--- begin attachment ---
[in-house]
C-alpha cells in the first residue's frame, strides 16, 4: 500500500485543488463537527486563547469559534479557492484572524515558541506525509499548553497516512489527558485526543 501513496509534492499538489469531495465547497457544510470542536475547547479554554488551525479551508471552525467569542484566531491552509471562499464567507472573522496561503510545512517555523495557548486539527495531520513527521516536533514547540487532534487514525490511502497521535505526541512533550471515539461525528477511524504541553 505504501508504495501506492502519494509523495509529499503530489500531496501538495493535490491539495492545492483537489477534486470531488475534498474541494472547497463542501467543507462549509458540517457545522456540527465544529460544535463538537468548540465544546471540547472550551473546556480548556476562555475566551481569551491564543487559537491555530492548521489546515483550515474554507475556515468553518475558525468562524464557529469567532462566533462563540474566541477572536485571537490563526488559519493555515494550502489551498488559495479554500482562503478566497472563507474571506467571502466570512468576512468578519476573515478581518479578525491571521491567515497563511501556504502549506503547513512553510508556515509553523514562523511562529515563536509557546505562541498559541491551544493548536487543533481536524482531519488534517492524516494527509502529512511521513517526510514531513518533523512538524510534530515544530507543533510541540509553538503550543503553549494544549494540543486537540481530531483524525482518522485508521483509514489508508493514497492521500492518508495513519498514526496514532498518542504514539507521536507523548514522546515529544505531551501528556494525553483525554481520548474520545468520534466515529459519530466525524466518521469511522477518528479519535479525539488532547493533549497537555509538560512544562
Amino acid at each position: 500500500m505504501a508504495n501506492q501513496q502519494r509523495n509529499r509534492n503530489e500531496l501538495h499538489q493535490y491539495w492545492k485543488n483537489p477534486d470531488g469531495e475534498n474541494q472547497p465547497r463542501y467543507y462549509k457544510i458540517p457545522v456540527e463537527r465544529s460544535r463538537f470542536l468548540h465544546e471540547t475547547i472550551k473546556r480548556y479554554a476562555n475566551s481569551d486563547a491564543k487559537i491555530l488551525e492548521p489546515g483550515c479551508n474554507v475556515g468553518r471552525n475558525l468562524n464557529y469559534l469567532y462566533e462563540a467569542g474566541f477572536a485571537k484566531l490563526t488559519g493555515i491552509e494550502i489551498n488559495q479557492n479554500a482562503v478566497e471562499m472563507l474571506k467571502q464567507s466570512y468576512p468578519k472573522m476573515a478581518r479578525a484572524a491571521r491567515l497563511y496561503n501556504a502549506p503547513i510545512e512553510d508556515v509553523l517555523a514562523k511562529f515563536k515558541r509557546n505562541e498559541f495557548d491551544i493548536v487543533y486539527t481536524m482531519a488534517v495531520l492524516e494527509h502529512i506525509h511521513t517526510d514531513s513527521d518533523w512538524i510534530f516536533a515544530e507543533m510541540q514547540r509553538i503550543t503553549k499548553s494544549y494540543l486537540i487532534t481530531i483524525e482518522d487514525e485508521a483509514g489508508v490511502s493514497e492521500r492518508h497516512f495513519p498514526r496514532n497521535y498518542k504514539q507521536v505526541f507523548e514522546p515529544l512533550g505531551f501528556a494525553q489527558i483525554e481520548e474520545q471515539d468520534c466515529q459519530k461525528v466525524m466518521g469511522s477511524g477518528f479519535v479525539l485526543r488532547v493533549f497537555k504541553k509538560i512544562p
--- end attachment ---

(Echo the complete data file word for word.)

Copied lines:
[in-house]
C-alpha cells in the first residue's frame, strides 16, 4: 500500500485543488463537527486563547469559534479557492484572524515558541506525509499548553497516512489527558485526543 501513496509534492499538489469531495465547497457544510470542536475547547479554554488551525479551508471552525467569542484566531491552509471562499464567507472573522496561503510545512517555523495557548486539527495531520513527521516536533514547540487532534487514525490511502497521535505526541512533550471515539461525528477511524504541553 505504501508504495501506492502519494509523495509529499503530489500531496501538495493535490491539495492545492483537489477534486470531488475534498474541494472547497463542501467543507462549509458540517457545522456540527465544529460544535463538537468548540465544546471540547472550551473546556480548556476562555475566551481569551491564543487559537491555530492548521489546515483550515474554507475556515468553518475558525468562524464557529469567532462566533462563540474566541477572536485571537490563526488559519493555515494550502489551498488559495479554500482562503478566497472563507474571506467571502466570512468576512468578519476573515478581518479578525491571521491567515497563511501556504502549506503547513512553510508556515509553523514562523511562529515563536509557546505562541498559541491551544493548536487543533481536524482531519488534517492524516494527509502529512511521513517526510514531513518533523512538524510534530515544530507543533510541540509553538503550543503553549494544549494540543486537540481530531483524525482518522485508521483509514489508508493514497492521500492518508495513519498514526496514532498518542504514539507521536507523548514522546515529544505531551501528556494525553483525554481520548474520545468520534466515529459519530466525524466518521469511522477518528479519535479525539488532547493533549497537555509538560512544562
Amino acid at each position: 500500500m505504501a508504495n501506492q501513496q502519494r509523495n509529499r509534492n503530489e500531496l501538495h499538489q493535490y491539495w492545492k485543488n483537489p477534486d470531488g469531495e475534498n474541494q472547497p465547497r463542501y467543507y462549509k457544510i458540517p457545522v456540527e463537527r465544529s460544535r463538537f470542536l468548540h465544546e471540547t475547547i472550551k473546556r480548556y479554554a476562555n475566551s481569551d486563547a491564543k487559537i491555530l488551525e492548521p489546515g483550515c479551508n474554507v475556515g468553518r471552525n475558525l468562524n464557529y469559534l469567532y462566533e462563540a467569542g474566541f477572536a485571537k484566531l490563526t488559519g493555515i491552509e494550502i489551498n488559495q479557492n479554500a482562503v478566497e471562499m472563507l474571506k467571502q464567507s466570512y468576512p468578519k472573522m476573515a478581518r479578525a484572524a491571521r491567515l497563511y496561503n501556504a502549506p503547513i510545512e512553510d508556515v509553523l517555523a514562523k511562529f515563536k515558541r509557546n505562541e498559541f495557548d491551544i493548536v487543533y486539527t481536524m482531519a488534517v495531520l492524516e494527509h502529512i506525509h511521513t517526510d514531513s513527521d518533523w512538524i510534530f516536533a515544530e507543533m510541540q514547540r509553538i503550543t503553549k499548553s494544549y494540543l486537540i487532534t481530531i483524525e482518522d487514525e485508521a483509514g489508508v490511502s493514497e492521500r492518508h497516512f495513519p498514526r496514532n497521535y498518542k504514539q507521536v505526541f507523548e514522546p515529544l512533550g505531551f501528556a494525553q489527558i483525554e481520548e474520545q471515539d468520534c466515529q459519530k461525528v466525524m466518521g469511522s477511524g477518528f479519535v479525539l485526543r488532547v493533549f497537555k504541553k509538560i512544562p